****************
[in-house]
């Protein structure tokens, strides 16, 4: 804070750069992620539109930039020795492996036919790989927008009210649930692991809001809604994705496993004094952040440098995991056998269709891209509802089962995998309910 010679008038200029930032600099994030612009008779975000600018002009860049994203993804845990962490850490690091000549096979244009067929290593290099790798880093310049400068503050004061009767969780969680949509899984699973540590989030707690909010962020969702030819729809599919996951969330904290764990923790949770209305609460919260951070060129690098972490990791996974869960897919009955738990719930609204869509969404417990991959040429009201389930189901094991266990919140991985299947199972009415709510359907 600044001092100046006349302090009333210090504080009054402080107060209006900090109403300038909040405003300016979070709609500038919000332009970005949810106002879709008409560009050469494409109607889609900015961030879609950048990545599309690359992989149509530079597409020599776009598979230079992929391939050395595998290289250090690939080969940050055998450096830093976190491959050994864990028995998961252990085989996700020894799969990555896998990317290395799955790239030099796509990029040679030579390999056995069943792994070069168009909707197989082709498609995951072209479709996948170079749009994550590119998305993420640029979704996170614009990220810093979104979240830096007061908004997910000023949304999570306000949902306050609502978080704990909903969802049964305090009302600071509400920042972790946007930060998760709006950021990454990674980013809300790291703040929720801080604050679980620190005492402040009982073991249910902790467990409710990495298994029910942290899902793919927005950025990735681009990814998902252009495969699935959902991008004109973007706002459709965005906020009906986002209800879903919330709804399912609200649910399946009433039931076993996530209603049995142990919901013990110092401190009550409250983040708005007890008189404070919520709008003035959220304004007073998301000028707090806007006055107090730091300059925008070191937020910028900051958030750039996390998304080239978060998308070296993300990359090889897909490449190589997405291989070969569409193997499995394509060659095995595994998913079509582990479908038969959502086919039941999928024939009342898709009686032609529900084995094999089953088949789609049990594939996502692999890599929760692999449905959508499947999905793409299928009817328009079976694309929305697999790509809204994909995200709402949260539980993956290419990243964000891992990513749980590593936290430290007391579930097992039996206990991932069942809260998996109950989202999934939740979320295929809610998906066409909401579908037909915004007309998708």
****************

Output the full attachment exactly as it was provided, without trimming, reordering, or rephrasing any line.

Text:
[in-house]
């Protein structure tokens, strides 16, 4: 804070750069992620539109930039020795492996036919790989927008009210649930692991809001809604994705496993004094952040440098995991056998269709891209509802089962995998309910 010679008038200029930032600099994030612009008779975000600018002009860049994203993804845990962490850490690091000549096979244009067929290593290099790798880093310049400068503050004061009767969780969680949509899984699973540590989030707690909010962020969702030819729809599919996951969330904290764990923790949770209305609460919260951070060129690098972490990791996974869960897919009955738990719930609204869509969404417990991959040429009201389930189901094991266990919140991985299947199972009415709510359907 600044001092100046006349302090009333210090504080009054402080107060209006900090109403300038909040405003300016979070709609500038919000332009970005949810106002879709008409560009050469494409109607889609900015961030879609950048990545599309690359992989149509530079597409020599776009598979230079992929391939050395595998290289250090690939080969940050055998450096830093976190491959050994864990028995998961252990085989996700020894799969990555896998990317290395799955790239030099796509990029040679030579390999056995069943792994070069168009909707197989082709498609995951072209479709996948170079749009994550590119998305993420640029979704996170614009990220810093979104979240830096007061908004997910000023949304999570306000949902306050609502978080704990909903969802049964305090009302600071509400920042972790946007930060998760709006950021990454990674980013809300790291703040929720801080604050679980620190005492402040009982073991249910902790467990409710990495298994029910942290899902793919927005950025990735681009990814998902252009495969699935959902991008004109973007706002459709965005906020009906986002209800879903919330709804399912609200649910399946009433039931076993996530209603049995142990919901013990110092401190009550409250983040708005007890008189404070919520709008003035959220304004007073998301000028707090806007006055107090730091300059925008070191937020910028900051958030750039996390998304080239978060998308070296993300990359090889897909490449190589997405291989070969569409193997499995394509060659095995595994998913079509582990479908038969959502086919039941999928024939009342898709009686032609529900084995094999089953088949789609049990594939996502692999890599929760692999449905959508499947999905793409299928009817328009079976694309929305697999790509809204994909995200709402949260539980993956290419990243964000891992990513749980590593936290430290007391579930097992039996206990991932069942809260998996109950989202999934939740979320295929809610998906066409909401579908037909915004007309998708």